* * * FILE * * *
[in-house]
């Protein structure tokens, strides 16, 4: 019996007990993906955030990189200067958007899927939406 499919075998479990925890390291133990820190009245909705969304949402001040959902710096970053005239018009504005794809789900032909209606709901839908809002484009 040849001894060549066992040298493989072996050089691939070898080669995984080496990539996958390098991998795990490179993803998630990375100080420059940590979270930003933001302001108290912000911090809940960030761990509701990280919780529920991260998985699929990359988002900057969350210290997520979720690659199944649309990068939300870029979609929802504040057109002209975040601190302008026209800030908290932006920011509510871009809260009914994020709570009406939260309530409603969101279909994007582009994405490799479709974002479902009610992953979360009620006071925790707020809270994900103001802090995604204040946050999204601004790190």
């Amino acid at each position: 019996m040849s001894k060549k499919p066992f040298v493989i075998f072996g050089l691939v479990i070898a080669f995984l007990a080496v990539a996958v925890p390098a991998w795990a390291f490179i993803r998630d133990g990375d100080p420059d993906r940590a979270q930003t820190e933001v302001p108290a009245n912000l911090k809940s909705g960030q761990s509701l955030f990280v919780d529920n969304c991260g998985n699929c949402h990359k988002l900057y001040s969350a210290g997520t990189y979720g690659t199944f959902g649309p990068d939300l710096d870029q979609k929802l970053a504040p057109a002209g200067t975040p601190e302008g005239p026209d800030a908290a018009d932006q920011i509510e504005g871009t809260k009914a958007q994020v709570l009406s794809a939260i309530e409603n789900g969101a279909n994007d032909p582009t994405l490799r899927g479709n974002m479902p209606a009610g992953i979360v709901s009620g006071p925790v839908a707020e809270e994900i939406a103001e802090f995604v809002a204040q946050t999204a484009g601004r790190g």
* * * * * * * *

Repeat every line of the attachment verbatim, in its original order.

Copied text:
[in-house]
């Protein structure tokens, strides 16, 4: 019996007990993906955030990189200067958007899927939406 499919075998479990925890390291133990820190009245909705969304949402001040959902710096970053005239018009504005794809789900032909209606709901839908809002484009 040849001894060549066992040298493989072996050089691939070898080669995984080496990539996958390098991998795990490179993803998630990375100080420059940590979270930003933001302001108290912000911090809940960030761990509701990280919780529920991260998985699929990359988002900057969350210290997520979720690659199944649309990068939300870029979609929802504040057109002209975040601190302008026209800030908290932006920011509510871009809260009914994020709570009406939260309530409603969101279909994007582009994405490799479709974002479902009610992953979360009620006071925790707020809270994900103001802090995604204040946050999204601004790190």
């Amino acid at each position: 019996m040849s001894k060549k499919p066992f040298v493989i075998f072996g050089l691939v479990i070898a080669f995984l007990a080496v990539a996958v925890p390098a991998w795990a390291f490179i993803r998630d133990g990375d100080p420059d993906r940590a979270q930003t820190e933001v302001p108290a009245n912000l911090k809940s909705g960030q761990s509701l955030f990280v919780d529920n969304c991260g998985n699929c949402h990359k988002l900057y001040s969350a210290g997520t990189y979720g690659t199944f959902g649309p990068d939300l710096d870029q979609k929802l970053a504040p057109a002209g200067t975040p601190e302008g005239p026209d800030a908290a018009d932006q920011i509510e504005g871009t809260k009914a958007q994020v709570l009406s794809a939260i309530e409603n789900g969101a279909n994007d032909p582009t994405l490799r899927g479709n974002m479902p209606a009610g992953i979360v709901s009620g006071p925790v839908a707020e809270e994900i939406a103001e802090f995604v809002a204040q946050t999204a484009g601004r790190g």